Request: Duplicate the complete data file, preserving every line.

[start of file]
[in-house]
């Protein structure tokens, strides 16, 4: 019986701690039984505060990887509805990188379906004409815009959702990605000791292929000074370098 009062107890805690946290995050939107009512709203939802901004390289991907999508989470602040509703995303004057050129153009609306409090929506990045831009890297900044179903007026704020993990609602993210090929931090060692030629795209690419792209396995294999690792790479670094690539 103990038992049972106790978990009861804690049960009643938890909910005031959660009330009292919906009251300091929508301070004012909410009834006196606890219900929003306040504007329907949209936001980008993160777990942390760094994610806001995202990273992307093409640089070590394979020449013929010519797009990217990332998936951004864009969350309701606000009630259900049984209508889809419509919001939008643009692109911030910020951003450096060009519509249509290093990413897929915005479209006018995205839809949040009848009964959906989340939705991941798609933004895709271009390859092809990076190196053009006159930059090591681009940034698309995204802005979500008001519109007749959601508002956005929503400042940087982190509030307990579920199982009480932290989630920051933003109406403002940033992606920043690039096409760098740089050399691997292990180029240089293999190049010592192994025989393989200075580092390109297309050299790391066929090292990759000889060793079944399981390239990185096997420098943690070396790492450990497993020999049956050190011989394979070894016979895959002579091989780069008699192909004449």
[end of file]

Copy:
[in-house]
């Protein structure tokens, strides 16, 4: 019986701690039984505060990887509805990188379906004409815009959702990605000791292929000074370098 009062107890805690946290995050939107009512709203939802901004390289991907999508989470602040509703995303004057050129153009609306409090929506990045831009890297900044179903007026704020993990609602993210090929931090060692030629795209690419792209396995294999690792790479670094690539 103990038992049972106790978990009861804690049960009643938890909910005031959660009330009292919906009251300091929508301070004012909410009834006196606890219900929003306040504007329907949209936001980008993160777990942390760094994610806001995202990273992307093409640089070590394979020449013929010519797009990217990332998936951004864009969350309701606000009630259900049984209508889809419509919001939008643009692109911030910020951003450096060009519509249509290093990413897929915005479209006018995205839809949040009848009964959906989340939705991941798609933004895709271009390859092809990076190196053009006159930059090591681009940034698309995204802005979500008001519109007749959601508002956005929503400042940087982190509030307990579920199982009480932290989630920051933003109406403002940033992606920043690039096409760098740089050399691997292990180029240089293999190049010592192994025989393989200075580092390109297309050299790391066929090292990759000889060793079944399981390239990185096997420098943690070396790492450990497993020999049956050190011989394979070894016979895959002579091989780069008699192909004449």